In odontocetes, the acoustic activity of mothers before and after parturition has been investigated in common bottlenose dolphins (Tursiops truncatus) and belugas (Delphinapterus leucas). Common bottlenose dolphins use individually distinct “signature whistles” (Caldwell and Caldwell 1965; Caldwell et al. 1990) to maintain contact with conspecifics (Janik and Slater 1998) in their extensive social networks (Connor et al. 2000). Signature whistles are also used to facilitate mother–calf reunions after separation (Sayigh et al. 1990; Smolker et al. 1993; Tyack and Sayigh 1997; Mello and Amundin 2005; King et al. 2013). Some studies have shown the use of signature whistles by mothers before and after parturition; during a calf's first week following birth, the occurrence of signature whistles produced by a mother interacting with her calf increased (Fripp and Tyack 2008; Ames et al. 2019), and thereafter declined and remained low (Ames et al. 2019). However, special cases of calf theft (Fripp and Tyack 2008) and calf switching (King et al. 2016) may affect the duration of high-acoustic activity in mothers. The signature whistle production of a mother whose calf was stolen by another mother immediately after birth and was returned to the sixth day increased for two weeks postpartum (Fripp and Tyack 2008). The signature whistle rate of mothers who switched calves in the third week after birth remained high at four weeks postpartum (King et al. 2016).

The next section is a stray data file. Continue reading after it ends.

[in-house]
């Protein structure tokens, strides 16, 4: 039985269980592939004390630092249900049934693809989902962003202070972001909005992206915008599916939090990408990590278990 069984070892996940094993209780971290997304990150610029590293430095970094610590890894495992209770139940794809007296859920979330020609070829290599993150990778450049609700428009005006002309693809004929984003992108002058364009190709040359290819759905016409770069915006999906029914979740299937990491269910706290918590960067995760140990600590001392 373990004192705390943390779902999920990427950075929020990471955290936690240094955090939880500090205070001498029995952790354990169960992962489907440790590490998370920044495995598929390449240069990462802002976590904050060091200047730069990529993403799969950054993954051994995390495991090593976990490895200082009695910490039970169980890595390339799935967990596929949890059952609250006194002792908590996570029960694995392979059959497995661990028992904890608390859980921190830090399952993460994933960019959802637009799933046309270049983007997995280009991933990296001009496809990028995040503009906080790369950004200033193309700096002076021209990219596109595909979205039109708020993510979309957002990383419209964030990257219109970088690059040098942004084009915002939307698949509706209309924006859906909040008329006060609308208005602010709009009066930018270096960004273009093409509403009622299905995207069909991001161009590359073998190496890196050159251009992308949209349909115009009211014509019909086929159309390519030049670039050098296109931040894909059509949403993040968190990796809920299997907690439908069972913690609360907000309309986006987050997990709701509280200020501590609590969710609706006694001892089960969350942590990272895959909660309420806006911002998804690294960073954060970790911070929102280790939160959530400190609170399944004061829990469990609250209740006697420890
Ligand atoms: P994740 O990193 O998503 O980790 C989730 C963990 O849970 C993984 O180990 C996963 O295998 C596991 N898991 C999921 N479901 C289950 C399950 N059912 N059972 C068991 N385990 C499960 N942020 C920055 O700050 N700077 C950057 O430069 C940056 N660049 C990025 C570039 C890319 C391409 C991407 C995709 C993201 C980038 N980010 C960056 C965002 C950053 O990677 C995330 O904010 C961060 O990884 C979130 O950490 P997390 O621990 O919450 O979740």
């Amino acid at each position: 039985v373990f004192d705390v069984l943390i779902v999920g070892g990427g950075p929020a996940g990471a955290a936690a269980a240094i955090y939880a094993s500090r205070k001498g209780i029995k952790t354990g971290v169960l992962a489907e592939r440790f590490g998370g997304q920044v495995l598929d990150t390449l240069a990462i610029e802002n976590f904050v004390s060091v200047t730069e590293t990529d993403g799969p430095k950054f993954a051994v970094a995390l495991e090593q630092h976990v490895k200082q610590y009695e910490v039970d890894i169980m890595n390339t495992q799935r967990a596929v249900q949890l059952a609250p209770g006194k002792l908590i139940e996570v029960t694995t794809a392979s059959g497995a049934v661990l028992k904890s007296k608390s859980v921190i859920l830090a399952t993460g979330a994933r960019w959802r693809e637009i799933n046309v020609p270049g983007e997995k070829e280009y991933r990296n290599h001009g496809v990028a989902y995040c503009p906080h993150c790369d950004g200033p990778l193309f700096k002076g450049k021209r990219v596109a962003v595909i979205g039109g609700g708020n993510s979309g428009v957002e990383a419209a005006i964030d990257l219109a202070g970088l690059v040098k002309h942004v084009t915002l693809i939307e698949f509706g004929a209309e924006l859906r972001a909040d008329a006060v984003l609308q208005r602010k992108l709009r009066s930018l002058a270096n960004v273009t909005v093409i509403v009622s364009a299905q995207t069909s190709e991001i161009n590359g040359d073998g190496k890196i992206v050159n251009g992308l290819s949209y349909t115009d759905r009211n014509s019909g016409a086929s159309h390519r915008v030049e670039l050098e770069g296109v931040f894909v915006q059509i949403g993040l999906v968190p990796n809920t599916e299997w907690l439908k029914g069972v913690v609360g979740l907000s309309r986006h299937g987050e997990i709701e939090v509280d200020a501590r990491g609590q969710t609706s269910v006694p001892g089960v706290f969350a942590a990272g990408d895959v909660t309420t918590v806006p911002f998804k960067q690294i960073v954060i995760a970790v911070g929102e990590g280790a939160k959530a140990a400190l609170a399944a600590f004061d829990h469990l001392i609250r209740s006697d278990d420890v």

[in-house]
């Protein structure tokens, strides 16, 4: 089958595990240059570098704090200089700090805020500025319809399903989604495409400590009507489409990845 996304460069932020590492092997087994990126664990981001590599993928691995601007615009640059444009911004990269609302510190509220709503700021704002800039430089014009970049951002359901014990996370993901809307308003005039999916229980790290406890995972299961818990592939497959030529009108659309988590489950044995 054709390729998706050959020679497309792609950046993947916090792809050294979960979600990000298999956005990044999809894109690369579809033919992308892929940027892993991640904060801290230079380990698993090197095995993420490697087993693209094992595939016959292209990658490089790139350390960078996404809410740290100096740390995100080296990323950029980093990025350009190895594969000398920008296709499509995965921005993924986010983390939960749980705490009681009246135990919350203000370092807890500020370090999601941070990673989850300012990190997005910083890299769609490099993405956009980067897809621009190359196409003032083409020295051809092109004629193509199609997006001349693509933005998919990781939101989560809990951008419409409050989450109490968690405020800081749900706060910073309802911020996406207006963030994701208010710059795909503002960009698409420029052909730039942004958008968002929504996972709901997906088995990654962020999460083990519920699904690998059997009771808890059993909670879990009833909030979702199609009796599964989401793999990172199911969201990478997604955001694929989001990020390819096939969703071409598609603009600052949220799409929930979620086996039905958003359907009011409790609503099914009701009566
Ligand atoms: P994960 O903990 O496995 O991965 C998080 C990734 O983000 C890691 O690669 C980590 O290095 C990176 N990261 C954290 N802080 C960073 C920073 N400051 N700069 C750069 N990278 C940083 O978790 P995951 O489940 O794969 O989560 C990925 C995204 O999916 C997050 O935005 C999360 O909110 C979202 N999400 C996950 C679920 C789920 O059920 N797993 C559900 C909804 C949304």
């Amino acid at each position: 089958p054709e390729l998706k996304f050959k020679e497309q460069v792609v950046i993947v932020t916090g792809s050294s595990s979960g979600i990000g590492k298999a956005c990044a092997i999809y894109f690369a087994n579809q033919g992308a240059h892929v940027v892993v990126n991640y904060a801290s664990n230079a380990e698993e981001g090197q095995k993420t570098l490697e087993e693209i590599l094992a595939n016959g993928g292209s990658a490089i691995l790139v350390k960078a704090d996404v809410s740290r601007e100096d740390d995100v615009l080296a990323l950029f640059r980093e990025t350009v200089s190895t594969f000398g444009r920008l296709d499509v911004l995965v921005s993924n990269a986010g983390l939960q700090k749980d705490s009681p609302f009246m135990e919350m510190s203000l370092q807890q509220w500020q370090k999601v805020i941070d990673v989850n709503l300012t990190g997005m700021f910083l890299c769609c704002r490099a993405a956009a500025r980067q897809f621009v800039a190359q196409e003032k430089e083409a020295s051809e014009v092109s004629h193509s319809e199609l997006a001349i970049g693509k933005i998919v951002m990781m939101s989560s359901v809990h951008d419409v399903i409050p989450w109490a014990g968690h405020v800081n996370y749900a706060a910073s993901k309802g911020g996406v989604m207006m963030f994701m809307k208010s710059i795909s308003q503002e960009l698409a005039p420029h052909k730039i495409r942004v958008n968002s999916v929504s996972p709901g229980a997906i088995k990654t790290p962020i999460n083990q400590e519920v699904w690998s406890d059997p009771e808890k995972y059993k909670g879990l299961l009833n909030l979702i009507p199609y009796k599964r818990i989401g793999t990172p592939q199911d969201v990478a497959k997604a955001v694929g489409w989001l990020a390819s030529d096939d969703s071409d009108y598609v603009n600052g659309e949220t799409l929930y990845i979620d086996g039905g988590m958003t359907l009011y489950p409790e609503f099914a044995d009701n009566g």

Belugas produce various calls. One type of pulsed call that sounds like a creaking door is thought to be used as a contact call to maintain group cohesion in their fission–fusion society (Michaud 2005; Colbeck et al. 2013; O'Corry-Crowe et al. 2020) because it is commonly produced in the context of separation (Mishima et al. 2015), is used in vocal exchanges (Morisaka et al. 2013; Mishima et al. 2018), and contains individuality (Morisaka et al. 2013; Mishima et al. 2015, 2018; Vergara and Mikus 2019). Like common bottlenose dolphins, beluga mother–calf pairs use contact calls to maintain their bond (Vergara and Barrett-Lennard 2008; Vergara et al. 2010; Ames and Vergara 2020). The highest rate of contact calls produced by mothers occurred during a recording period of 2 h following birth, compared to other recording sessions, such as separation, re-introduction, and normal behavior (Vergara et al. 2010). A mother was silent during the last five days prior to parturition, while one of her three call subtypes was more frequently produced during the 2 h following birth, and another subtype comprised most of her sounds from day three post-birth to three months later (Vergara and Barrett-Lennard 2008; Vergara et al. 2010). Alternatively, another mother, who had two subtypes of her individually distinctive call type, produced both subtypes regularly for two months pre-parturition. She used one subtype for one month postpartum and, thereafter, hardly produced either subtype for two years postpartum (Ames and Vergara 2020). Therefore, several postpartum emissions of certain calls by mothers seem to be related to birth in belugas as well as in common bottlenose dolphins.